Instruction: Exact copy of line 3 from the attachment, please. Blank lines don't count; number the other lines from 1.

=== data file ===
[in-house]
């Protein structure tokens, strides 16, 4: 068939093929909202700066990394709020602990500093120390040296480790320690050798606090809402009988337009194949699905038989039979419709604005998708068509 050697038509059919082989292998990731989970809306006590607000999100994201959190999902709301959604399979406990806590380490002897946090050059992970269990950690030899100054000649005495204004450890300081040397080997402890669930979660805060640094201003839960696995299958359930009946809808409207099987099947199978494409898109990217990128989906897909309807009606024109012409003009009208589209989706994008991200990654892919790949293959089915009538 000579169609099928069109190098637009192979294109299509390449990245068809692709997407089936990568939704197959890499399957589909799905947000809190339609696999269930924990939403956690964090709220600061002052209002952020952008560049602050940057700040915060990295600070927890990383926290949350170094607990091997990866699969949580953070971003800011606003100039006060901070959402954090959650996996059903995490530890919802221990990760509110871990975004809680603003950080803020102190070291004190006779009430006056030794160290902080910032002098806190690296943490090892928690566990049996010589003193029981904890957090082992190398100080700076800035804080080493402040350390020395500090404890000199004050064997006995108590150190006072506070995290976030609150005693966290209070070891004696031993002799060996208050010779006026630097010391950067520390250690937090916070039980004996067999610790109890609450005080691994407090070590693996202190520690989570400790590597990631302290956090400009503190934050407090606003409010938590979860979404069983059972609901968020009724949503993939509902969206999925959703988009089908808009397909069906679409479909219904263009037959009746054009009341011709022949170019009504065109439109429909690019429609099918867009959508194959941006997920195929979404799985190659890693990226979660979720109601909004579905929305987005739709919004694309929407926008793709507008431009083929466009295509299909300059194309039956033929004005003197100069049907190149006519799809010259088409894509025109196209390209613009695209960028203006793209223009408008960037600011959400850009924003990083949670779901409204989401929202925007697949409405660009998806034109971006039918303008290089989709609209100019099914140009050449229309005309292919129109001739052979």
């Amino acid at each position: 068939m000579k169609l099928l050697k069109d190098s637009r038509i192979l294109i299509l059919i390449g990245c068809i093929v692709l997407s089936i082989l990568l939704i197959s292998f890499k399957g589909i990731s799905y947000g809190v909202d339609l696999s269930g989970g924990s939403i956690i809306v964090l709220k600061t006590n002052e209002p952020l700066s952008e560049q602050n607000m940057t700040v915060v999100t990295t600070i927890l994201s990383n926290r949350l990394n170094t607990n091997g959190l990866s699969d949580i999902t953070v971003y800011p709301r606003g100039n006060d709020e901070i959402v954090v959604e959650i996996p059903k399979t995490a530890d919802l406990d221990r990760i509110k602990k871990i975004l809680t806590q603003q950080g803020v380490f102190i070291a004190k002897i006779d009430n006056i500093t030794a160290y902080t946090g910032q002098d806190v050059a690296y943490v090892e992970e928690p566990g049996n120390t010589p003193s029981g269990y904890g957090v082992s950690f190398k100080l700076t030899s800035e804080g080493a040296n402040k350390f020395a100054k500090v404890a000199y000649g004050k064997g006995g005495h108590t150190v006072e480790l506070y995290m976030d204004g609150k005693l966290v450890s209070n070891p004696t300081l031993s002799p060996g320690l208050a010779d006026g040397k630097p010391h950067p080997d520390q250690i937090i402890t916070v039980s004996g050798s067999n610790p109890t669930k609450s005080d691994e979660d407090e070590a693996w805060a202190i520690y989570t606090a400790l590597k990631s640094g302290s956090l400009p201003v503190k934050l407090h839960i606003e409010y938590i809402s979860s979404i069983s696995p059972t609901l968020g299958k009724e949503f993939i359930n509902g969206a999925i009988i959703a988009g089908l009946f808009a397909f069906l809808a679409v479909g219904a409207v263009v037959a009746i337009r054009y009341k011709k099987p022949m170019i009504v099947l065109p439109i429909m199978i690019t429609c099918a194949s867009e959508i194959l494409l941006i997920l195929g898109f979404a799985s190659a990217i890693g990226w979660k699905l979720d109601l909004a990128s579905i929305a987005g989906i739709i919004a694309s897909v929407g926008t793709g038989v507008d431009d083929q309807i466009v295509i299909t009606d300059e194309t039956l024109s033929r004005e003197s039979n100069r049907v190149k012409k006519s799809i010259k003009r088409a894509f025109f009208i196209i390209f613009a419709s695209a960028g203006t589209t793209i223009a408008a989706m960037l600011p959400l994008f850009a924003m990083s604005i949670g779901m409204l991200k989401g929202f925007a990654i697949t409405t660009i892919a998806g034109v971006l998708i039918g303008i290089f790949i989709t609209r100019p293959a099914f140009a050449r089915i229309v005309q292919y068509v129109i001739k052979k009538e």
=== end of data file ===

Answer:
């Amino acid at each position: 068939m000579k169609l099928l050697k069109d190098s637009r038509i192979l294109i299509l059919i390449g990245c068809i093929v692709l997407s089936i082989l990568l939704i197959s292998f890499k399957g589909i990731s799905y947000g809190v909202d339609l696999s269930g989970g924990s939403i956690i809306v964090l709220k600061t006590n002052e209002p952020l700066s952008e560049q602050n607000m940057t700040v915060v999100t990295t600070i927890l994201s990383n926290r949350l990394n170094t607990n091997g959190l990866s699969d949580i999902t953070v971003y800011p709301r606003g100039n006060d709020e901070i959402v954090v959604e959650i996996p059903k399979t995490a530890d919802l406990d221990r990760i509110k602990k871990i975004l809680t806590q603003q950080g803020v380490f102190i070291a004190k002897i006779d009430n006056i500093t030794a160290y902080t946090g910032q002098d806190v050059a690296y943490v090892e992970e928690p566990g049996n120390t010589p003193s029981g269990y904890g957090v082992s950690f190398k100080l700076t030899s800035e804080g080493a040296n402040k350390f020395a100054k500090v404890a000199y000649g004050k064997g006995g005495h108590t150190v006072e480790l506070y995290m976030d204004g609150k005693l966290v450890s209070n070891p004696t300081l031993s002799p060996g320690l208050a010779d006026g040397k630097p010391h950067p080997d520390q250690i937090i402890t916070v039980s004996g050798s067999n610790p109890t669930k609450s005080d691994e979660d407090e070590a693996w805060a202190i520690y989570t606090a400790l590597k990631s640094g302290s956090l400009p201003v503190k934050l407090h839960i606003e409010y938590i809402s979860s979404i069983s696995p059972t609901l968020g299958k009724e949503f993939i359930n509902g969206a999925i009988i959703a988009g089908l009946f808009a397909f069906l809808a679409v479909g219904a409207v263009v037959a009746i337009r054009y009341k011709k099987p022949m170019i009504v099947l065109p439109i429909m199978i690019t429609c099918a194949s867009e959508i194959l494409l941006i997920l195929g898109f979404a799985s190659a990217i890693g990226w979660k699905l979720d109601l909004a990128s579905i929305a987005g989906i739709i919004a694309s897909v929407g926008t793709g038989v507008d431009d083929q309807i466009v295509i299909t009606d300059e194309t039956l024109s033929r004005e003197s039979n100069r049907v190149k012409k006519s799809i010259k003009r088409a894509f025109f009208i196209i390209f613009a419709s695209a960028g203006t589209t793209i223009a408008a989706m960037l600011p959400l994008f850009a924003m990083s604005i949670g779901m409204l991200k989401g929202f925007a990654i697949t409405t660009i892919a998806g034109v971006l998708i039918g303008i290089f790949i989709t609209r100019p293959a099914f140009a050449r089915i229309v005309q292919y068509v129109i001739k052979k009538e």